Often I tell the story of how a lone Palestinian protester at the University of Minnesota got me involved in Palestinian solidarity. It was during the June 1967 Six-Day War when the Israeli military defeated the armies of Jordan, Egypt, & Syria. It was a watershed & deeply tragic moment in history for the Palestinians.
Israel’s military victory led to the occupation of the West Bank, East Jerusalem, & Gaza; demonstrated Israel’s value to the US as a fortress for US hegemony in the Middle East (US military aid has been increasing ever since); altered the relationship between the US & Arab regimes to the disadvantage of the Arab peoples; & altered the relationship between Arab regimes & Palestinians to the disadvantage of Palestinians.
In June 1967, I didn’t know any of that & could not have pointed to Palestine on a map but the near-hysterical pro-Israel media coverage disturbed me since I knew we were being played. Why were we being whipped into a frenzy? Why wasn’t the war reporting on the Six-Day War as bland as coverage of the Vietnam War?
Walking across the U of M campus during the Six-Day War, I saw a lone Palestinian with a placard protesting in front of the student union. Hoping he would shed some light on the issue, I approached him & asked why he was protesting. In 1967, there was no Palestinian solidarity movement. Palestinians were completely isolated internationally & the Exodus mythology was riding high. The young man was scared & might have thought I was baiting him so he answered quite gruffly “They stole our land.” When I asked him what he meant, he answered again “They stole our land.” Not much, but enough for me to know there was more to the story that needed investigation & I went out looking for some answers, eventually becoming committed to the Palestinian cause & active with the U of M Arab student organization which then served as Palestinian solidarity.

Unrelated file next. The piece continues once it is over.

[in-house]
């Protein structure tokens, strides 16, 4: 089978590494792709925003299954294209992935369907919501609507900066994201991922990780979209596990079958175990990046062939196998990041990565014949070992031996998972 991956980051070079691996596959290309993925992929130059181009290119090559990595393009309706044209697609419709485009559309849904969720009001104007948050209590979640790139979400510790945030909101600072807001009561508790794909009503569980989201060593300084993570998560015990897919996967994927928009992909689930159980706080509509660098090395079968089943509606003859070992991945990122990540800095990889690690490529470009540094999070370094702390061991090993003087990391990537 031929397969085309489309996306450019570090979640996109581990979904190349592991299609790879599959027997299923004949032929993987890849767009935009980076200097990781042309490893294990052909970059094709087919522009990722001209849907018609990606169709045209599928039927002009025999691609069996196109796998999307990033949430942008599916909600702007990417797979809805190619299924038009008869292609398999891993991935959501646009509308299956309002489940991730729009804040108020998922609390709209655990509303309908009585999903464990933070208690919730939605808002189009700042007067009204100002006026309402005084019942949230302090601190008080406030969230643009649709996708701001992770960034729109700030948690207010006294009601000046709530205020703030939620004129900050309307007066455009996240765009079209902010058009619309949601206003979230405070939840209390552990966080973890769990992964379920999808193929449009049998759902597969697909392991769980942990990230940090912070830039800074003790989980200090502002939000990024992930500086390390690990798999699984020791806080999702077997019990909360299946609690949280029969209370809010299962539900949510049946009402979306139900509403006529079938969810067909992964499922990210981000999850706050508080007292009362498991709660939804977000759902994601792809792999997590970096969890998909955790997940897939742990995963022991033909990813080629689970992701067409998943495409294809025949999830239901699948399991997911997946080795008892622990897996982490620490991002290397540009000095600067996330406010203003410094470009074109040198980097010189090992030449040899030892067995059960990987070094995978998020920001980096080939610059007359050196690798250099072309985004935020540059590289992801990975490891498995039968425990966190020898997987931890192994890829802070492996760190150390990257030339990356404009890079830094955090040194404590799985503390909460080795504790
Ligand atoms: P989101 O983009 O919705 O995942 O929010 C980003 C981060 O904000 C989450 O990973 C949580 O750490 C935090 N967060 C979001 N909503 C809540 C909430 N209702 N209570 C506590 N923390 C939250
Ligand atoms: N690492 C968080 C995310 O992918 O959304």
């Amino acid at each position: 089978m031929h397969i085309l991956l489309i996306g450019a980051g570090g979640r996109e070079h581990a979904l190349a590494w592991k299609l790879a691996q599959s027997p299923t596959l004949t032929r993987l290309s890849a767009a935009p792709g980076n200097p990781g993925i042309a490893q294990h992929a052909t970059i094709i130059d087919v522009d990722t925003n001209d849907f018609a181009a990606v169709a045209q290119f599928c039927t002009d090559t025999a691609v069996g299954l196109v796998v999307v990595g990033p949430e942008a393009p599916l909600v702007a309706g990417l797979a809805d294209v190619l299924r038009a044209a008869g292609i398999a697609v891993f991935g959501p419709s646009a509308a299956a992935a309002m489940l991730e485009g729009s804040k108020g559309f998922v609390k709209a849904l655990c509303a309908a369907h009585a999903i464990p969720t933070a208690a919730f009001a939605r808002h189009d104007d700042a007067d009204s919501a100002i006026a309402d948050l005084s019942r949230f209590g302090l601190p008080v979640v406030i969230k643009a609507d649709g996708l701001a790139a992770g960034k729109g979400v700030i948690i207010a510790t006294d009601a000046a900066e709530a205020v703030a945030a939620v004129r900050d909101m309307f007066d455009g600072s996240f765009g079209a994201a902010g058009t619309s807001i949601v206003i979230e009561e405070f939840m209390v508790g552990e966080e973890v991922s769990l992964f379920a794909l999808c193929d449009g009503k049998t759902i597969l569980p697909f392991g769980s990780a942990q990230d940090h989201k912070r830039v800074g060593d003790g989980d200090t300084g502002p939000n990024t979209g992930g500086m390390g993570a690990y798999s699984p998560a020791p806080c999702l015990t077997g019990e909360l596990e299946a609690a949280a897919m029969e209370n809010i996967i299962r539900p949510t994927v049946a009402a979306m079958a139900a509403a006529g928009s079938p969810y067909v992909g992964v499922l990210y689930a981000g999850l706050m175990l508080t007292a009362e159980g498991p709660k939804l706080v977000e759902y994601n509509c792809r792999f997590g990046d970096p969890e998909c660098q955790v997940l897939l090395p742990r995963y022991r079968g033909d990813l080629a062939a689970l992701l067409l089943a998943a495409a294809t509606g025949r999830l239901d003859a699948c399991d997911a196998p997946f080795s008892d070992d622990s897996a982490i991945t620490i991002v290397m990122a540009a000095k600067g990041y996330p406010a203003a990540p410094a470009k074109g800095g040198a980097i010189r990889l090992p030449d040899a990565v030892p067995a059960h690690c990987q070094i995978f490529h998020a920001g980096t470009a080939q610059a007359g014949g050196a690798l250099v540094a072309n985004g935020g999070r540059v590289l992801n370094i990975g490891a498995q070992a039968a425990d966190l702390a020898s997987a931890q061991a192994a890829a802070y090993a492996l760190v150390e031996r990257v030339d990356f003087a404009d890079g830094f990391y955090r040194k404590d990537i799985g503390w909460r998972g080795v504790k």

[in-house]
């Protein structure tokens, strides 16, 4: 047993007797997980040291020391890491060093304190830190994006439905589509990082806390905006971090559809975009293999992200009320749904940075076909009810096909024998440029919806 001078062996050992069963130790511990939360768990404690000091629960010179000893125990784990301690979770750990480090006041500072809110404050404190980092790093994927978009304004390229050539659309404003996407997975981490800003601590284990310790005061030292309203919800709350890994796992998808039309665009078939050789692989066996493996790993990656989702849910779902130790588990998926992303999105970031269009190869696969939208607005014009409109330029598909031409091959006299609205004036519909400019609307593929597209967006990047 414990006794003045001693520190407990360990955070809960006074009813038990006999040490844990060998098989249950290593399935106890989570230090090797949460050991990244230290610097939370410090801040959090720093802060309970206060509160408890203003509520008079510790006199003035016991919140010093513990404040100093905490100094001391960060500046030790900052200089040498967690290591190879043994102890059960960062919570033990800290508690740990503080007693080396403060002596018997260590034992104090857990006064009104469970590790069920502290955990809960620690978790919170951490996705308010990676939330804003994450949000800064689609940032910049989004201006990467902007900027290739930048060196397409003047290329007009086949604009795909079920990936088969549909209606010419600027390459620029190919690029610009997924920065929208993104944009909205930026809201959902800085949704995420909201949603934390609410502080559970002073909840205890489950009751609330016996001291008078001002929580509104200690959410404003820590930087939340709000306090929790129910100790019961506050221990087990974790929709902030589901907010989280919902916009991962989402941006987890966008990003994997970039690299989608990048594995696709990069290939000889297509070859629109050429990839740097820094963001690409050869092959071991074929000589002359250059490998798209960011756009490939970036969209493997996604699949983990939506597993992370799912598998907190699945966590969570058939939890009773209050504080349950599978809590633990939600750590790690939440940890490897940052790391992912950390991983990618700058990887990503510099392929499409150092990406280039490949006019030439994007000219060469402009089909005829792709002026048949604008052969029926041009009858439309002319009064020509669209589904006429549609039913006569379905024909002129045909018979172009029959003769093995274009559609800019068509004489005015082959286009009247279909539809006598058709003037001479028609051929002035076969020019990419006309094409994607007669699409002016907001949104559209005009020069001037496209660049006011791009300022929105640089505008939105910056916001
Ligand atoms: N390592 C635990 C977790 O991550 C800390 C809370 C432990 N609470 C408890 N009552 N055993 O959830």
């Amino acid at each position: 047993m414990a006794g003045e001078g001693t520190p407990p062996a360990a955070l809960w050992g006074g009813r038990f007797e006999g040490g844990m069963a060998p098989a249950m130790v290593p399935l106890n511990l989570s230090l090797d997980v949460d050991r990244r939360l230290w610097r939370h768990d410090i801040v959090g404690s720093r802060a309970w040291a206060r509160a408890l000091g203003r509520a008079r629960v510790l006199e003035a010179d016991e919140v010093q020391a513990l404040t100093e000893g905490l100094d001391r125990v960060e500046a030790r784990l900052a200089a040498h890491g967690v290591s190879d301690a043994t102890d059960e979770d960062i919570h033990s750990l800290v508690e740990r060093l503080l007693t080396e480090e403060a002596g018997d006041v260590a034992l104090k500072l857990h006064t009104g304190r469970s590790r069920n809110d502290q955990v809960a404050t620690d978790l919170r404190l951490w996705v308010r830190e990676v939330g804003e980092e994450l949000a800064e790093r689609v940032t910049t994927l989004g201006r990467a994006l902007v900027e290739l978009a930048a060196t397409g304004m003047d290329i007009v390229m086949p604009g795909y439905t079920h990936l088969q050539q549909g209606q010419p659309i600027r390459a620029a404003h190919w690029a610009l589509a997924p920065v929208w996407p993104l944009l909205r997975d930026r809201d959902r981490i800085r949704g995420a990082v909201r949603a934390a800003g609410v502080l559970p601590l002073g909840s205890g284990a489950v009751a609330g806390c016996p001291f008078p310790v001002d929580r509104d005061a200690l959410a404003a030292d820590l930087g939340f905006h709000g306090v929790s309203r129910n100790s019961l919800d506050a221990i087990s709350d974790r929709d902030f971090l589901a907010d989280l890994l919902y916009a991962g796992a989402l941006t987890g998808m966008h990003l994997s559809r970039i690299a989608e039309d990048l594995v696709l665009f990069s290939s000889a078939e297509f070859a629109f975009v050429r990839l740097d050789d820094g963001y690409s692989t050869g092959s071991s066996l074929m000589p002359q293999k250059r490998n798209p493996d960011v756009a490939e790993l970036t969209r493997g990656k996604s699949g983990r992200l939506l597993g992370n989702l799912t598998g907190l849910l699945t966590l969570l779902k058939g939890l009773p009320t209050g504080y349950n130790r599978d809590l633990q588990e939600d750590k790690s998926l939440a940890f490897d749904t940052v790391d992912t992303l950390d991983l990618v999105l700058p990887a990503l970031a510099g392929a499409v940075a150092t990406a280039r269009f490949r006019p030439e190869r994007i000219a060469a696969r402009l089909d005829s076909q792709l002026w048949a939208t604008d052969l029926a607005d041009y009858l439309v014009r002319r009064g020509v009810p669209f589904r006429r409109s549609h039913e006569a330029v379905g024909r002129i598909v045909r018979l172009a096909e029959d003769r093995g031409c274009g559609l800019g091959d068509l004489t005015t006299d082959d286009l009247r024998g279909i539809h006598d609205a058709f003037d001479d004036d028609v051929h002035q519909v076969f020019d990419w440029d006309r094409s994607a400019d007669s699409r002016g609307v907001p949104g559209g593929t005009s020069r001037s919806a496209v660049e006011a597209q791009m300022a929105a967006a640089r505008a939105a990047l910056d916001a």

Now my friend Ahmad Yacob has told me about how that lone picketer from 1967 influenced his work building Palestinian solidarity in Germany. Ahmad is from a family displaced by the Naqba to Syria. He has been organizing Palestinians to do educational work, to intervene in cultural events with exhibitions about Palestinian culture & postcards about the Naqba, & with a social media campaign. He told me he often remembers my story about the young guy from the U of M in 1967 & that to inspire the small group of activists in Germany he related the story. The fellow who stood alone & scared has no idea what an impact he has had in building Palestinian solidarity.
Perhaps in tribute to his contribution & to further Ahmad’s work to build Palestinian solidarity in Germany, you could like & share this wall from the new group that formed: